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A fresh take on stand-up with “Marvelous Mrs. Maisel”

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After a successful run at the Golden Globes, “The Marvelous Mrs. Maisel” has cemented itself not only as Amazon Studios’ new standout show, but one of the most endearing and well-written comedies of the year.

“The Marvelous Mrs. Maisel” from “Gilmore Girls” creator Amy Sherman-Palladino, follows a well-to-do Jewish housewife Midge Maisel, played by Rachel Brosnahan, as she deals with the ending of her marriage through the exploration of the New York comedy club scene in the late 1950s. The show won two awards at the Golden Globes on Jan. 7, including Best Television Series – Musical or Comedy and Best Actress in a Musical and Comedy won by Brosnahan. There are remnants of what made stand-up remarkable in “The Marvelous Mrs. Maisel,” like a cameo from comedy legend Lenny Bruce, played by Luke Kirby. But what “The Marvelous Mrs. Maisel” does exceptionally well is epitomize the value and reality of risk-taking in the world of stand-up comedy at that time.

Rachel Brosnahan stars in this award-winning comedy set in the 1950s.
(Courtesy of IMDB)

When comedy clubs first came into fruition in New York and Los Angeles in the 1950s, they were heavily policed and censored. Comics who pushed buttons and spewed profanities like Lenny Bruce and Mae West were arrested for doing controversial stand-up in a more socially conservative time. This happens to Midge early in her comedy career, but just like Lenny Bruce, she is fueled by the thrill of the chase.

“The Marvelous Mrs. Maisel” could have easily been a show about Lenny Bruce or any other male comedian who paved the way during the comedy-club era. But the collection of quirks that is Midge Maisel, as well as the stellar performance from Brosnahan, is what keeps viewers interested. Not only is there a desire to see her succeed in the comedy world, but there is a genuine connection to her relationships with her husband and her family.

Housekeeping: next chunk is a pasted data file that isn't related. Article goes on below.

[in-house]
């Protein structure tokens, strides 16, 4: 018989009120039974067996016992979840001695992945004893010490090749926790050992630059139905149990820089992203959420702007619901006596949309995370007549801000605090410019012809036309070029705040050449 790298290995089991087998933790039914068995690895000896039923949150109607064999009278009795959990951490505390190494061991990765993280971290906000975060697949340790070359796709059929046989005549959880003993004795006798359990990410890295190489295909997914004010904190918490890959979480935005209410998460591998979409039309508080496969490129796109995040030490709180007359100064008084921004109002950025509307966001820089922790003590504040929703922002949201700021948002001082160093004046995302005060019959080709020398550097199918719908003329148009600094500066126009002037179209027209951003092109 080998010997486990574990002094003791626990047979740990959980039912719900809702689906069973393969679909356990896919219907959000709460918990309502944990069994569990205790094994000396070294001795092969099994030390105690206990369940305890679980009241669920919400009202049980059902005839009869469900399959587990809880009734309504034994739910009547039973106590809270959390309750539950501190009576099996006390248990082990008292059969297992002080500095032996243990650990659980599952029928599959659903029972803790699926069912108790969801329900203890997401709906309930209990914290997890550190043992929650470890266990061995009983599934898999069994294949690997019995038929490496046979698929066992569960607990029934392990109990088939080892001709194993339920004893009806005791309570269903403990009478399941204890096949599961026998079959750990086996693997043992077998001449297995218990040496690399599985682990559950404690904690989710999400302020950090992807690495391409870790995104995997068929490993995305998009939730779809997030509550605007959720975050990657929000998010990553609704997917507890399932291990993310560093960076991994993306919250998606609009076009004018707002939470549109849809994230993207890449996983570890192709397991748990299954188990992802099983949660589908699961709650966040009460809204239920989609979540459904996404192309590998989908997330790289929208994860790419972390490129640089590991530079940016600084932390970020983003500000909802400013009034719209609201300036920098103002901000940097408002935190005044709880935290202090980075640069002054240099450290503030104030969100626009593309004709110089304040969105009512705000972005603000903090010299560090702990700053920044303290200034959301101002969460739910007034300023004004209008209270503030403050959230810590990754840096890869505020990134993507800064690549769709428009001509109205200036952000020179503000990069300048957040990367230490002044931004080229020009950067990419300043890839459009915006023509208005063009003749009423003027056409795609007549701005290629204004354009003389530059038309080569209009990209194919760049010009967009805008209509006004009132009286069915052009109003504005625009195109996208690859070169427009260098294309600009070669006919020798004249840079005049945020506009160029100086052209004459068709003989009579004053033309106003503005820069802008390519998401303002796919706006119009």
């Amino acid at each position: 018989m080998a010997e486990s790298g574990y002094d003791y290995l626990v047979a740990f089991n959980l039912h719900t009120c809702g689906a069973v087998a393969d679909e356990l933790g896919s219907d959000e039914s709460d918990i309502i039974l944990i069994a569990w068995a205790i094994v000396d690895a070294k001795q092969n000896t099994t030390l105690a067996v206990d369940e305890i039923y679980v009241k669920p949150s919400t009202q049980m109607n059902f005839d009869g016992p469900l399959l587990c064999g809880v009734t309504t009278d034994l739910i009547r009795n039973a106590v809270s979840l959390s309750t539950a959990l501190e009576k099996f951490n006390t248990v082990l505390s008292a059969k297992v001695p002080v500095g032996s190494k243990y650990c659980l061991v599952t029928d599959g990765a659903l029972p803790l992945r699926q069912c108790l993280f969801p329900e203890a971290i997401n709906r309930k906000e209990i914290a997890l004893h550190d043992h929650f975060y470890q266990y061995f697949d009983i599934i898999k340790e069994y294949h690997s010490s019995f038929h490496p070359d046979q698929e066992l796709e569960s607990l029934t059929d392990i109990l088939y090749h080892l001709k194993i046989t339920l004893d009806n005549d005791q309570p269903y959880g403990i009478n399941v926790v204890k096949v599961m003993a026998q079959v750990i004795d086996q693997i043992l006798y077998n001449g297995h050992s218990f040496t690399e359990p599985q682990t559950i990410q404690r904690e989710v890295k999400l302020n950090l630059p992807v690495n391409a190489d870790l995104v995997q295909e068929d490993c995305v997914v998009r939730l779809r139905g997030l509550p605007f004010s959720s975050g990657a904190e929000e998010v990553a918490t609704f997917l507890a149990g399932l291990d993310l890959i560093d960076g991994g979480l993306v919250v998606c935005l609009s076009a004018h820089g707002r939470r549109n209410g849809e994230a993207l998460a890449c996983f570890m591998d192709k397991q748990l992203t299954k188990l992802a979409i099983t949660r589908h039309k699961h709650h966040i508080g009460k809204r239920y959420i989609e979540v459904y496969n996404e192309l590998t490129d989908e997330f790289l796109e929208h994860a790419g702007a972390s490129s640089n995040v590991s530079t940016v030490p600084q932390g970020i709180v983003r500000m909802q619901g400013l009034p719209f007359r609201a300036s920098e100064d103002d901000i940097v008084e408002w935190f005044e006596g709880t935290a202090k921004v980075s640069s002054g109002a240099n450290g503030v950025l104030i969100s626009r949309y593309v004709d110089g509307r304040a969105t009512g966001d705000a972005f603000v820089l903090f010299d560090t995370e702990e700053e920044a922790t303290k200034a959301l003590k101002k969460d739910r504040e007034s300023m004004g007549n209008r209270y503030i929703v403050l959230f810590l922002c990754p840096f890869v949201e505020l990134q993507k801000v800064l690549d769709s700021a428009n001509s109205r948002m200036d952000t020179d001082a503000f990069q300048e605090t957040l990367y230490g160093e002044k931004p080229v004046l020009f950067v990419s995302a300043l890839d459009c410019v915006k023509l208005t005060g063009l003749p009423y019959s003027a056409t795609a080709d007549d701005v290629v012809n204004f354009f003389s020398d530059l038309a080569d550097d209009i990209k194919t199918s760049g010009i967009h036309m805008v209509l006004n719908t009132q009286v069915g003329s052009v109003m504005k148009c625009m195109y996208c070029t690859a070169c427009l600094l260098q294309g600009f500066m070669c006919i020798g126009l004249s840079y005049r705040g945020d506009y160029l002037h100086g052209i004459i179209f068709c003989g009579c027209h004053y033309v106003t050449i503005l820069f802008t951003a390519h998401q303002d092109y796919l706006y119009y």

While Midge’s challenging relationship with her husband Joel, played by Michael Zegen, is the primary focus in the first few episodes, it becomes secondary to the relationships she makes in the comedy world. The most remarkable and touching relationship is that with her manager Susie Meyerson, played by Alex Borstein, who acts as a much-needed provider of tough love in the harsh world of stand-up comedy. Their professional relationship is fueled by a once in a lifetime opportunity – the potential stardom of Midge Maisel. As the season progresses, their friendship and partnership blossoms into something wholly unique and difficult to find in modern television.

Midge’s family and faith play large roles in her story. Living a few floors down from her parents, they have an unconventionally intimate relationship. Rose, her mother played by Marin Hinkle, is nosy and overprotective, while her father Abe, played by Tony Shalhoub, is aloof and anxious. They find themselves trying to “keep up with the Joneses” as their perfect Upper West Side Jewish family image gets tainted with the unraveling of Midge and Joel’s marriage – but their desperation for perfection always comes from a place of love, even if it’s not seen that way on the surface. They embody a chaotic family structure that is not often projected into mainstream media, and it’s nothing if not refreshing.

Midge Maisel is a odyssey of intricacies – equal parts brash and charm. At first glance, she is an affluent housewife who’s never had to worry about anything in her life, but by finding a new life in comedy, she evolves in a truly remarkable way. She isn’t afraid to stand up for herself and question those who doubt her abilities or try to stand in her way: she is strong as well as sensitive, profane as well as nurturing, and full to the brim with complexities. In her stand-up, she challenges stereotypes of Jewish women and women in comedy, which is relevant now more than ever in stand-up’s “boy’s club” that so often shuts down the voices of female comics.

In a comedy culture that often questions the integrity of “funny woman,” “The Marvelous Mrs. Maisel” puts that outdated notion to rest, all while providing some of the most charming performances and writing that Amazon Studios has produced in a long time.

1 Comment

One Response to “A fresh take on stand-up with “Marvelous Mrs. Maisel””

  1. Jacob Earl on February 3rd, 2018 1:28 am

    What a good review of this show, well written, informative. You wrote clearly all the bits about this show that I love but couldn’t articulate!

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A fresh take on stand-up with “Marvelous Mrs. Maisel”